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Recommend calculus based physics book?

by astromom
Tags: based, book, calculus, physics, recommend
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astromom
#1
Sep30-08, 06:59 PM
P: 4
I'm looking for recommendations for a calculus based physics textbook for my 11th grade daughter to use independently. She is taking AP Physics B at school and would like to self-study for the AP Physics C exam (probably only the mechanics part this year and then electricity and magnetism next year). Her goals are to do well on the AP exam and to learn the material well enough to have a solid foundation for a college physics/astrophysics major. She would likely not try to opt out of the first year college courses, but just be in a position to do well and possibly take an honors version.

There are many recommendations at Amazon, but so many different opinions that I'm having a hard time sorting them out. Any guidance would be appreciated.

Thanks!
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physicsnoob93
#2
Oct3-08, 07:13 AM
P: 170
I think you asked the same on college confidential. I would recommend university physics by freedman.
astromom
#3
Oct3-08, 07:31 AM
P: 4
Thanks for the reply. I wasn't sure if I was going to get a reply here, so I asked on college confidential. After re-reading the reviews at Amazon, it does sound like Young and Freedman will be a good fit.

qspeechc
#4
Oct3-08, 01:28 PM
P: 792
Recommend calculus based physics book?

When I was in grade eleven I taught myself out of Lambe's "Advanced Level Applied Mathematics"- don't let the title fool you, it is a physics book. However, the book is from the 60's/70's and I am not sure f you are ok with this. It is modern and sufficient in its topics. The problems start at a good, non-trivial level, and build up to some very challenging questions. The examples are non-trivial too. Answers are given to every question, but not the solutions. I liked the book mainly for its problems, which really helped me grow; its exposition is not bad either. Worth having a look at.
Hippo
#5
Oct3-08, 01:46 PM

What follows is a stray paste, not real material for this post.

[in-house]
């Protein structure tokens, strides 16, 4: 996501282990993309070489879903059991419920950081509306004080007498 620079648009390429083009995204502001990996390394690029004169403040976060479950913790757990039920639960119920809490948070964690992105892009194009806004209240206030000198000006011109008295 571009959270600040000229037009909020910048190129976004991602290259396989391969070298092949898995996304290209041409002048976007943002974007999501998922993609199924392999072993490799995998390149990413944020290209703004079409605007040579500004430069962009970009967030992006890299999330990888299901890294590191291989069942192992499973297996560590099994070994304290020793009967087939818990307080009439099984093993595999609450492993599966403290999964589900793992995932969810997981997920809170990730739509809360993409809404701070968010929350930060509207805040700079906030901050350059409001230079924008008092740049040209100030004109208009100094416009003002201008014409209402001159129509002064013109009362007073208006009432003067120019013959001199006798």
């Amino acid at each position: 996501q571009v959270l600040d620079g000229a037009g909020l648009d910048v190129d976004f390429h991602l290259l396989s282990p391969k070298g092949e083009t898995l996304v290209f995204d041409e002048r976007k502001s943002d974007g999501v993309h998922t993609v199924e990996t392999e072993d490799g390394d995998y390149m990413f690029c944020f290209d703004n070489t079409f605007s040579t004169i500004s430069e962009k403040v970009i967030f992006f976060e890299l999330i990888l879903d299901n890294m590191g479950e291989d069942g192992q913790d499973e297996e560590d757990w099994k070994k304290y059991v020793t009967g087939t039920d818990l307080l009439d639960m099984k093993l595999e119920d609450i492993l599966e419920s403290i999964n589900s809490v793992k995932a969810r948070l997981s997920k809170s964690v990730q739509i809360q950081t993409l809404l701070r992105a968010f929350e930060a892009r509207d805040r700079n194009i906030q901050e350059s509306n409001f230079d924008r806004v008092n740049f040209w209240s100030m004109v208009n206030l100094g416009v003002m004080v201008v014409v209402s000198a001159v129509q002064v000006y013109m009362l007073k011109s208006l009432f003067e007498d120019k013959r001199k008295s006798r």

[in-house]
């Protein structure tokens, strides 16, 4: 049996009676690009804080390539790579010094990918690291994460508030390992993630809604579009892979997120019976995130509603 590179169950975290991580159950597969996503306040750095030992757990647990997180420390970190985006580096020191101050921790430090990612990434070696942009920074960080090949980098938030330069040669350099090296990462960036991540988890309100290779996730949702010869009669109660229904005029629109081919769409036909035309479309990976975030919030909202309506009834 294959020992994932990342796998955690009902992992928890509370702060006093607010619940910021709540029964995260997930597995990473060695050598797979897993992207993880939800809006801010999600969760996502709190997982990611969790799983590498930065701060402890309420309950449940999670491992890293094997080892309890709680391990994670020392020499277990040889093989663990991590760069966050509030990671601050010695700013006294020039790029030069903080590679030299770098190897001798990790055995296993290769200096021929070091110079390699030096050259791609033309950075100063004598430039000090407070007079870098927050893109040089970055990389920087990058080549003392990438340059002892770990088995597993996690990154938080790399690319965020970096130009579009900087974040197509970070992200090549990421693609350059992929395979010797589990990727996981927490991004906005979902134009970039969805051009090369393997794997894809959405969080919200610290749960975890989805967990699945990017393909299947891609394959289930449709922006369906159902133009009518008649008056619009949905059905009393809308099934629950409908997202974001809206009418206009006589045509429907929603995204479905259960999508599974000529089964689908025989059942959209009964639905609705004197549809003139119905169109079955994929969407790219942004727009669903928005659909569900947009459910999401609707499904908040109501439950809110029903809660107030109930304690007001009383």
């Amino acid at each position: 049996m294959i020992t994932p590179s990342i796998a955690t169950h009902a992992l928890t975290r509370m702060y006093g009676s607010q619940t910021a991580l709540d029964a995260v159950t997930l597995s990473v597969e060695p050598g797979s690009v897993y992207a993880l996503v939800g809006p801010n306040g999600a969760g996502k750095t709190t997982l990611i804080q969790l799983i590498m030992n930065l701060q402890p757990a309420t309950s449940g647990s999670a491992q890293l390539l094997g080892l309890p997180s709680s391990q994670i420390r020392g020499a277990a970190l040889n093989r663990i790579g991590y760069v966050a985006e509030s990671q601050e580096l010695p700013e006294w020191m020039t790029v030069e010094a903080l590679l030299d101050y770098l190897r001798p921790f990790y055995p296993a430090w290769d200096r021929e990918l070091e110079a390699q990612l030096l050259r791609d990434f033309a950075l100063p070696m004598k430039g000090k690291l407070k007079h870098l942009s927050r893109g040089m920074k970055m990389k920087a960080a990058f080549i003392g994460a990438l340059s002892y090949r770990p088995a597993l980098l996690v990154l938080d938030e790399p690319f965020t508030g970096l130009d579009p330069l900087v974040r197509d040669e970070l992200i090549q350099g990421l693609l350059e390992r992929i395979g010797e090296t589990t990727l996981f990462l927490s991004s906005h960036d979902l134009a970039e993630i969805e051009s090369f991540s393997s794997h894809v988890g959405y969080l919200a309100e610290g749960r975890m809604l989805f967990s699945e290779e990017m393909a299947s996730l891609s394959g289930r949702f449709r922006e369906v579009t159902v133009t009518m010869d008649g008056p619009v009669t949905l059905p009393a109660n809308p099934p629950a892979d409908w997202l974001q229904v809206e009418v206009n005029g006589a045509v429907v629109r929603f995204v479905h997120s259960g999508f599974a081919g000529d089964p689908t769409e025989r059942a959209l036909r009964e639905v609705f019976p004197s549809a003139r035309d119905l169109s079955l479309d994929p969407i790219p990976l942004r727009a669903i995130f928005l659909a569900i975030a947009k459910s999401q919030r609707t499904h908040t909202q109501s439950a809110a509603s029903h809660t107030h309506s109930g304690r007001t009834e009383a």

P: 107
Physics for Engineers and Scientists
by Gebhard von Oppen and Frank Melchert

http://www.amazon.com/Physics-Engine.../dp/0977858219
astromom
#6
Oct3-08, 03:35 PM
P: 4
Thanks, everyone. You've thrown a couple of new ones to consider into the mix. I hadn't heard of these last two. I'll look them up.
Dahaka14
#7
Nov4-08, 09:44 PM
P: 73
if you are still looking on this forum, please strongly consider the two volume set of "Integrated Physics and Calculus"

I was in high school a couple of years ago, and I grew bored in my AP calculus AB class, so I decided to buy these books online (for very cheap), I didn't used to be very good at mathematics or physics, although I had a lot of intuition and motivation, I needed a big push, these books provided me with the stepping stone to higher levels of calculus and physics, and now I have become very successful in both mathematics and physics because I got the edge early, hope your search goes well!
Gaco
#8
Nov8-08, 01:36 PM
P: 17
Check out Physics for Scientists And Engineers - A strategic apporach by Randall D. Knight. I really liked that one.
uet
#9
Jul16-09, 11:48 AM
P: 2
Quote Quote by qspeechc View Post
When I was in grade eleven I taught myself out of Lambe's "Advanced Level Applied Mathematics"- don't let the title fool you, it is a physics book. However, the book is from the 60's/70's and I am not sure f you are ok with this. It is modern and sufficient in its topics. The problems start at a good, non-trivial level, and build up to some very challenging questions. The examples are non-trivial too. Answers are given to every question, but not the solutions. I liked the book mainly for its problems, which really helped me grow; its exposition is not bad either. Worth having a look at.
i am engineering student and i havent got soid concepts of relations of physics how they r drived eg k.e=1/2mv^2 how this relation is drived what is dependent variable and what is independent variable in this eq further from eq we know k.e is propotional to v^2 now p=mv or m=p/v put in k.e eq we find k.e=1/2pv in this relation k.e is propotional to v but actually k.e is propotional to v^2 tell me some book that could explain each relation ship of physics using calculus and garaph further i am new on this site i dont know how i could get to repy send me the link or reply on mail adress
alimuhammadtariq@gmail.com thaks


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